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The Persistence of Gait Changes in Runners with Patellofemoral Pain Syndrome 3-Months Post Gait Retraining: 582Board #6 1:00 PM - 3:00 PM

Willy, Richard; Davis, Irene S. FACSM

Medicine & Science in Sports & Exercise: May 2011 - Volume 43 - Issue 5 - p 16
doi: 10.1249/01.MSS.0000402714.59849.39
B-16 Thematic Poster - Neuromuscular Retraining: JUNE 1, 2011 1:00 PM - 3:00 PM: ROOM: 304

1University of Delaware, Newark, DE. 2Harvard Medical School, Boston, MA.


(No relationships reported)

Gait retraining, using mirror feedback, has been shown to reduce abnormal hip kinematics in runners with patellofemoral pain syndrome (PFPS). However, it is unknown whether hip kinetics are changed, and whether any of these improvements persist beyond the end of the training.

PURPOSE: To compare hip mechanics at baseline (PRE), post-gait retraining (POST), and at 3 months post gait retraining (3MO) in female runners with PFPS. We predicted that reductions in peak hip adduction (HADD) and hip internal rotation (HIR) would be associated with reductions in peak hip abduction moment (HABDM) and hip internal rotation moment (HIRM). In addition, we expected that improvements in hip mechanics and pain would persist at 3 mos.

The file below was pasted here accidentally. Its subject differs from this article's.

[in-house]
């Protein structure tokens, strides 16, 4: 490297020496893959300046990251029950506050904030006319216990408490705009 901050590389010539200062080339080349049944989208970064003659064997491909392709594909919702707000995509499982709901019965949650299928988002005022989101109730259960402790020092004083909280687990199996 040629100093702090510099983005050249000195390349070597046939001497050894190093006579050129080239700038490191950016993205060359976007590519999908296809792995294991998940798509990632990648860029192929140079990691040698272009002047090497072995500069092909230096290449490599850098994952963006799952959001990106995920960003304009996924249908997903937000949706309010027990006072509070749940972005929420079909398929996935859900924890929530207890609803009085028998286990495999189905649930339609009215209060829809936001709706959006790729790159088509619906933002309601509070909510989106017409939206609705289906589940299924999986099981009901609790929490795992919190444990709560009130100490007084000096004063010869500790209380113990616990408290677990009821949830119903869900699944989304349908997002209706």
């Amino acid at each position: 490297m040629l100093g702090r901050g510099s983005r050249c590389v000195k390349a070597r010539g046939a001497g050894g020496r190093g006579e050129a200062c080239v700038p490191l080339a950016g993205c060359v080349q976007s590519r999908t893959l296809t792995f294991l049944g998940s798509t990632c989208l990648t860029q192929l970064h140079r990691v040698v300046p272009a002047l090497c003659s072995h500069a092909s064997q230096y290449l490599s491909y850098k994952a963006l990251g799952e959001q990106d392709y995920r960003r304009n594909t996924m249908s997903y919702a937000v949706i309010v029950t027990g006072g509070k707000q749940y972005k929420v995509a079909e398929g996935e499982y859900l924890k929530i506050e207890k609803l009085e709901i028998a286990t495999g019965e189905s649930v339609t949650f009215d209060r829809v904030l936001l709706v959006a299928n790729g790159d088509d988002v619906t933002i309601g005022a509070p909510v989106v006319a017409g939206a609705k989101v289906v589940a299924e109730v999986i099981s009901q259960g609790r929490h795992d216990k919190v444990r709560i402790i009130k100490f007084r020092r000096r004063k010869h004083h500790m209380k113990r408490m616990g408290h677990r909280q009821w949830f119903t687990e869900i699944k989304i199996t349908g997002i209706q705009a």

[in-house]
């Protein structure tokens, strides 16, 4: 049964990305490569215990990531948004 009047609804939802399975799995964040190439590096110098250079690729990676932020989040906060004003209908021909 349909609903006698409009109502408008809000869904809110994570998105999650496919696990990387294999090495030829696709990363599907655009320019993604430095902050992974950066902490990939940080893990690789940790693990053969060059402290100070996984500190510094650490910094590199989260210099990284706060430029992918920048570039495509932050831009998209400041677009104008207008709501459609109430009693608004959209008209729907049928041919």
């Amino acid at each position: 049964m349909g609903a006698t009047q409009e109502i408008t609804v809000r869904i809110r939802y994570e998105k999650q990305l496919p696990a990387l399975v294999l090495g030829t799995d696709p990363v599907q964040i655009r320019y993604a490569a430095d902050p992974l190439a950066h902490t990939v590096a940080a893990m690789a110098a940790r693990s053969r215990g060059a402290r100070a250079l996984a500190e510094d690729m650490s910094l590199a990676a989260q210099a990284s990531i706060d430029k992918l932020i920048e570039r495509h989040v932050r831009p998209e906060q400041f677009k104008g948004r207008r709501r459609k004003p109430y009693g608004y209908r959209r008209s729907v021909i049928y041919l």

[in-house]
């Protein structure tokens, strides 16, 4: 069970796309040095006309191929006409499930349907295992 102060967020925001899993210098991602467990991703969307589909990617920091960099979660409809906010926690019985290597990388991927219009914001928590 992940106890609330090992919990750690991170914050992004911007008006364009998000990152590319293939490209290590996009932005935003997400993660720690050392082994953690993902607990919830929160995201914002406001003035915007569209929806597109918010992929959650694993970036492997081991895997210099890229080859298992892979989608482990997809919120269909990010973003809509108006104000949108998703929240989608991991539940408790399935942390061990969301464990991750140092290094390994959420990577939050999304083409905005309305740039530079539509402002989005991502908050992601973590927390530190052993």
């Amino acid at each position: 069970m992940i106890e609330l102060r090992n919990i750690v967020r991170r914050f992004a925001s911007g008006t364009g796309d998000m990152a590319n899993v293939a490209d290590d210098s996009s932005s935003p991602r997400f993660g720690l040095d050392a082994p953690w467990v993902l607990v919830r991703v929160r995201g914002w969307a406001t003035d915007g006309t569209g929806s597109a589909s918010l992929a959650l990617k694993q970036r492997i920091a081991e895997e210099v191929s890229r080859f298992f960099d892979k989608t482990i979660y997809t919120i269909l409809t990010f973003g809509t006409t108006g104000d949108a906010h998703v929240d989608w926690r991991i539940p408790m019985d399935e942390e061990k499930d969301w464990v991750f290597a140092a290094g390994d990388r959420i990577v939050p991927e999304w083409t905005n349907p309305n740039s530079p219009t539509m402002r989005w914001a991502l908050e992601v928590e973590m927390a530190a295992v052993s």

METHODS: To date, 5 female subjects (age 20.6 yrs, running 15.2 mpw) with PFPS and increased HADD during running have completed the study. Subjects were provided 8 sessions of mirror feedback on their alignment during treadmill running, and asked to reduce their HADD. Mirror feedback was progressively removed. Hip mechanics and pain were assessed at baseline (PRE), following training (POST) and at 3 months post (3 MO).

RESULTS: Due to the improvement in hip alignment following retraining, HABDM and HIRM were also reduced, suggesting reduced demand on the hip musculature. Changes in HADD, HABDM, HIRM and pain were maintained at 3MO. While HIR was not changed initially, it was reduced at 3MO, indicating further improvement following the follow-up period.

CONCLUSIONS: These preliminary data suggest that gait retraining using simple mirror feedback, has longterm efficacy of reducing pain and improving abnormal hip mechanics associated with PFPS.

Support: DOD W911NF-05-1-0097 & NIH 1 S10 RR022396, Foundation for Physical Therapy

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© 2011 American College of Sports Medicine